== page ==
Alexander McQueen: Ready-To-Wear AW24

Alexander McQueen is not a quiet house and Séan McGirr gave us plenty to talk about with his debut show for the brand – the most anticipated on the Paris schedule.

The Dublin-born designer has one hell of a legacy to follow. McQueen’s original era-defining genius and Sarah Burton’s soaring romanticism have shaped the house for the past thirty years. His job? To translate McQueen for a new generation. 

The fashion pack headed to a vast disused industrial space on the outskirts of Paris (throwing it back to the days when Lee McQueen would show in postal depots and empty warehouses). Inside McGirr created what he described as “an industrial forest” with billowing parachutes and rolls of blankets for seats. 

With no time to do a deep dive into the archive (he started in December 2023) McGirr chose to key into the spirit of the house, which he described as “assertive and hedonistic”. He talked about kids on the fringes of society and the nobility of being an outsider. The gritty early days of the brand seem to have captured his imagination. He referenced an early collection of McQueen’s The Birds SS95, where models were wrapped in cellophane. It stuck in his mind and he wanted to explore similar themes of compression, wrapping the body and body distortions. 

The first look was an oil-slick black lacquered jersey dress draped around the body. The model tucked her arms into the dress, hugging her torso as she stalked fiercely down the runway. She was the first of a slew of characterful models who stomped and scowled and strutted defiantly down the 300m concrete catwalk. They walked on “hoof” boots (that had actual metal horseshoes embedded in the the soles), each emoting the “playful aggression” the designer was looking for.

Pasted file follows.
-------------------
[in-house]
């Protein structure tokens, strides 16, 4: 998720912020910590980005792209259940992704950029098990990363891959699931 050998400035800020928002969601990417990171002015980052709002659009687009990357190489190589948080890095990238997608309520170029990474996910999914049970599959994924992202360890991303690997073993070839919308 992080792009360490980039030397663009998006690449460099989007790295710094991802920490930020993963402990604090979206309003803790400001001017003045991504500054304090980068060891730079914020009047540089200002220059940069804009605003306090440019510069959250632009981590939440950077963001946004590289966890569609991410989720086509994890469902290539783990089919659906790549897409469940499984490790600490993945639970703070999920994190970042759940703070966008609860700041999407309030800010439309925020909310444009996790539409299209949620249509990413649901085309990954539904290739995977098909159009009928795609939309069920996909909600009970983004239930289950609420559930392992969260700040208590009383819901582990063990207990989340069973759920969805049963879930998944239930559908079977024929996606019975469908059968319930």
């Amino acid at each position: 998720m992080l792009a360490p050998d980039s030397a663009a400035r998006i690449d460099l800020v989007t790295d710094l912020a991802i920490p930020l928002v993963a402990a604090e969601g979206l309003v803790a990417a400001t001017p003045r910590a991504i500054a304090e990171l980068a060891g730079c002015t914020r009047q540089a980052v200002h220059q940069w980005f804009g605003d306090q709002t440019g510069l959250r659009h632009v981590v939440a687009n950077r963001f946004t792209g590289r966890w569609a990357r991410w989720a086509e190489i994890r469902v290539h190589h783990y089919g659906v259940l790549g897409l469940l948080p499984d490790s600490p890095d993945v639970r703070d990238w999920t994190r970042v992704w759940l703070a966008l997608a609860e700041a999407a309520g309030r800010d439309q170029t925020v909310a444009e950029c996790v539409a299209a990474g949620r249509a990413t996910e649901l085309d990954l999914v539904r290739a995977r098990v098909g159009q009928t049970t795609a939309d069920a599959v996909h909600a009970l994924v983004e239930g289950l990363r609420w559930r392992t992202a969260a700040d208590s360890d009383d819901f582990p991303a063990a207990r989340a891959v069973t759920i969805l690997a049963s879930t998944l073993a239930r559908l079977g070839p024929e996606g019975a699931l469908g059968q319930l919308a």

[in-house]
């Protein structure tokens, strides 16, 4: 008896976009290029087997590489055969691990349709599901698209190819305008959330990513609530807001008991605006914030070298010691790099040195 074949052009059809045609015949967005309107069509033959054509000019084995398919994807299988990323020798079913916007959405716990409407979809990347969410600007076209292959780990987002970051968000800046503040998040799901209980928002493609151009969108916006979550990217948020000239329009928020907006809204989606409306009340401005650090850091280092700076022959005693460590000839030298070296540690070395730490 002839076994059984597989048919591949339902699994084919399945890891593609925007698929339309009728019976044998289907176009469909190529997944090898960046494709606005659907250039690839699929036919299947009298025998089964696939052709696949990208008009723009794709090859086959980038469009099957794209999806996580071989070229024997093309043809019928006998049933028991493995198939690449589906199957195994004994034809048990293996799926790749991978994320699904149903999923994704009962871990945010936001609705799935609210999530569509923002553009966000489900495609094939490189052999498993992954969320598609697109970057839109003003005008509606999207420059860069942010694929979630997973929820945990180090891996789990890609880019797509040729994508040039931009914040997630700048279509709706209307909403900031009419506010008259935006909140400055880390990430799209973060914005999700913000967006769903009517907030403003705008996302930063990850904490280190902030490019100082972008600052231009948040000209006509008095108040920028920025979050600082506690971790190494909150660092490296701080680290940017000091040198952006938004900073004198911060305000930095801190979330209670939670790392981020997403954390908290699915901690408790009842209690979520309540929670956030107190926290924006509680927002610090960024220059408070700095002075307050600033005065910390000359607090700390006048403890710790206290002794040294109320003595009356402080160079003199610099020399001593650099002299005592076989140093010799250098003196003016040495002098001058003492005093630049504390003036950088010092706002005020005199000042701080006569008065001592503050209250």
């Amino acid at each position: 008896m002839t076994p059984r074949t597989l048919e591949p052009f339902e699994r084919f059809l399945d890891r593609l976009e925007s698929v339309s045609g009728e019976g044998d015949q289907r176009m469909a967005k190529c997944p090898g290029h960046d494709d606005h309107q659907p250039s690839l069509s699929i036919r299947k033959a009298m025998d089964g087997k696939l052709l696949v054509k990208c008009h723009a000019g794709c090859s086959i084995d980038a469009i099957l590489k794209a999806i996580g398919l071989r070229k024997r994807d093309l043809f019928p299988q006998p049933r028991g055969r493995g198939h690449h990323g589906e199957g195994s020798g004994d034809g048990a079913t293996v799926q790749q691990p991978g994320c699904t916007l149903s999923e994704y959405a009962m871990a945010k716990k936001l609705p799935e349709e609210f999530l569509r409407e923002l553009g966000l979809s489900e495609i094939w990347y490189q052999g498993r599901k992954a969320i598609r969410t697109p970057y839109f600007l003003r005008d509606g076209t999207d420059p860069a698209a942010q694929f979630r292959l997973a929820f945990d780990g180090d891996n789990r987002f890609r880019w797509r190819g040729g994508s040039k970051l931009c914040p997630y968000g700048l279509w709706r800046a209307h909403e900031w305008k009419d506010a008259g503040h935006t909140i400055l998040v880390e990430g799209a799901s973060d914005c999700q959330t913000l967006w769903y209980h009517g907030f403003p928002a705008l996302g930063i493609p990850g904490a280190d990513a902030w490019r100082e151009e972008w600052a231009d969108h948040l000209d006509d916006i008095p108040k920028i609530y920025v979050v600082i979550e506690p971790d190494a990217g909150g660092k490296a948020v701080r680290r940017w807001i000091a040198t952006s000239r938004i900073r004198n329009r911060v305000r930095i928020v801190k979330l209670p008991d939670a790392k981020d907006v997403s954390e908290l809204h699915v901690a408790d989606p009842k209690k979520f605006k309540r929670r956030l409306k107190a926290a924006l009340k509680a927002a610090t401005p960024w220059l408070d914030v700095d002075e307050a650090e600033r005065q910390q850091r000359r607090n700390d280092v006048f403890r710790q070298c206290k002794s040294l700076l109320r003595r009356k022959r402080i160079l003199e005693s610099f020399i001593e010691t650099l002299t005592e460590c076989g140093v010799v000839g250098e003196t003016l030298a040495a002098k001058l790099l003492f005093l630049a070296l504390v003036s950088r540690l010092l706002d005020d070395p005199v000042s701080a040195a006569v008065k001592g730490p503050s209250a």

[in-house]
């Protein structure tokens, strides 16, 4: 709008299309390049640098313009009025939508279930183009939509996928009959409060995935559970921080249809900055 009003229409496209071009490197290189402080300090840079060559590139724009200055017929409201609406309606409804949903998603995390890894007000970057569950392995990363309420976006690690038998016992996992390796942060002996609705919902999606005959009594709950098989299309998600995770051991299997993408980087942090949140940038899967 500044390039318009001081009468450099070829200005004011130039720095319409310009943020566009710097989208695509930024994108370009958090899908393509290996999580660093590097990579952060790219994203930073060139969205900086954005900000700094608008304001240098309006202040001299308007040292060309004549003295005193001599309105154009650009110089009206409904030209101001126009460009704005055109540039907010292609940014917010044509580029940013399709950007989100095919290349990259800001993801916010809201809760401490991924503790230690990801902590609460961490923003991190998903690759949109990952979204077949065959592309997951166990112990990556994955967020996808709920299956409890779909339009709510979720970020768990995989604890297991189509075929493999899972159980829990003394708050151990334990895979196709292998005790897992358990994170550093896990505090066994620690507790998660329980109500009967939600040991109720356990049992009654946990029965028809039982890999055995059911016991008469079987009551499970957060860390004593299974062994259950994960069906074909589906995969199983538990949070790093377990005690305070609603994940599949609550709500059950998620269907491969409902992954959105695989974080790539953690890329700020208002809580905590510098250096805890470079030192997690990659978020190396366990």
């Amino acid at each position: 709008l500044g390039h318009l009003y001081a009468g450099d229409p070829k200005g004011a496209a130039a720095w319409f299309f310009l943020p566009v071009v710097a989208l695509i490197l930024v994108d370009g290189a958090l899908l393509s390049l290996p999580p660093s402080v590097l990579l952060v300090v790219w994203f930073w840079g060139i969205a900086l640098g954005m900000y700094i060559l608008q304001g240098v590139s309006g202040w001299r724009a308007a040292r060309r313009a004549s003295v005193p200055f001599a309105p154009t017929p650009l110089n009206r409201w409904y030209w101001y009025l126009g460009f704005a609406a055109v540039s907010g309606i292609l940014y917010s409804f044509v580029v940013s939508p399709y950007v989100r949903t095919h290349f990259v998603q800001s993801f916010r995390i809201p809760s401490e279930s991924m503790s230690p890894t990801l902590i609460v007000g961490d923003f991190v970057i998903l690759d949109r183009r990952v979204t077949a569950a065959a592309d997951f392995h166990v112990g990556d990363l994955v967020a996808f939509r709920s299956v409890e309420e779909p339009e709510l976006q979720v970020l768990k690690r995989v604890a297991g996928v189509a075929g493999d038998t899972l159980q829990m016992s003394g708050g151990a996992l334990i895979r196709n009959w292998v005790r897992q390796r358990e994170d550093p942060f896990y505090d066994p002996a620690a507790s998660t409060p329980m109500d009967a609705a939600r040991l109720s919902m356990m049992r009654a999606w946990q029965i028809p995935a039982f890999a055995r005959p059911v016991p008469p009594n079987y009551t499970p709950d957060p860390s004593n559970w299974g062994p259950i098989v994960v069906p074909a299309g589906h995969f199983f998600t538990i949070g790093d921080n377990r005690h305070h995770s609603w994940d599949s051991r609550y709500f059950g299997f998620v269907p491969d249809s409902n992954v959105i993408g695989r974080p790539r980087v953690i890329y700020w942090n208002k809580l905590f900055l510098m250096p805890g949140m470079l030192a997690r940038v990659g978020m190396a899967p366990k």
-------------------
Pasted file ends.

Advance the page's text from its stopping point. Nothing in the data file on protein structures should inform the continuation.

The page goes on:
They wore nipped-in tailored coats with jutting shoulders and trumpet sleeves, sleek leather trench coats wrapped with leather cord at the waist, and oversized funnel neck knits, worn with jeans that were bound around the legs with denim ties. The rough opulence the designer aimed for was best expressed in suits sprinkled with jet beads and a cracked mirror mini-dress, which was inspired by smashed phone screens. Ballooning high-shine cargo pants worn with skinny knits, and lace mini dresses veiled in a sheer over lay, spoke to club nights and a louche after-hours existence. His predecessor, Sarah Burton made poetically beautiful clothes. McGirr’s approach is different. His McQueen’s is younger, hungrier, grittier, darker and naughtier than it has been for years. The McQueen bad girl look is set to ride again. Hoof boots and all. 

Photography courtesy of Alexander McQueen.

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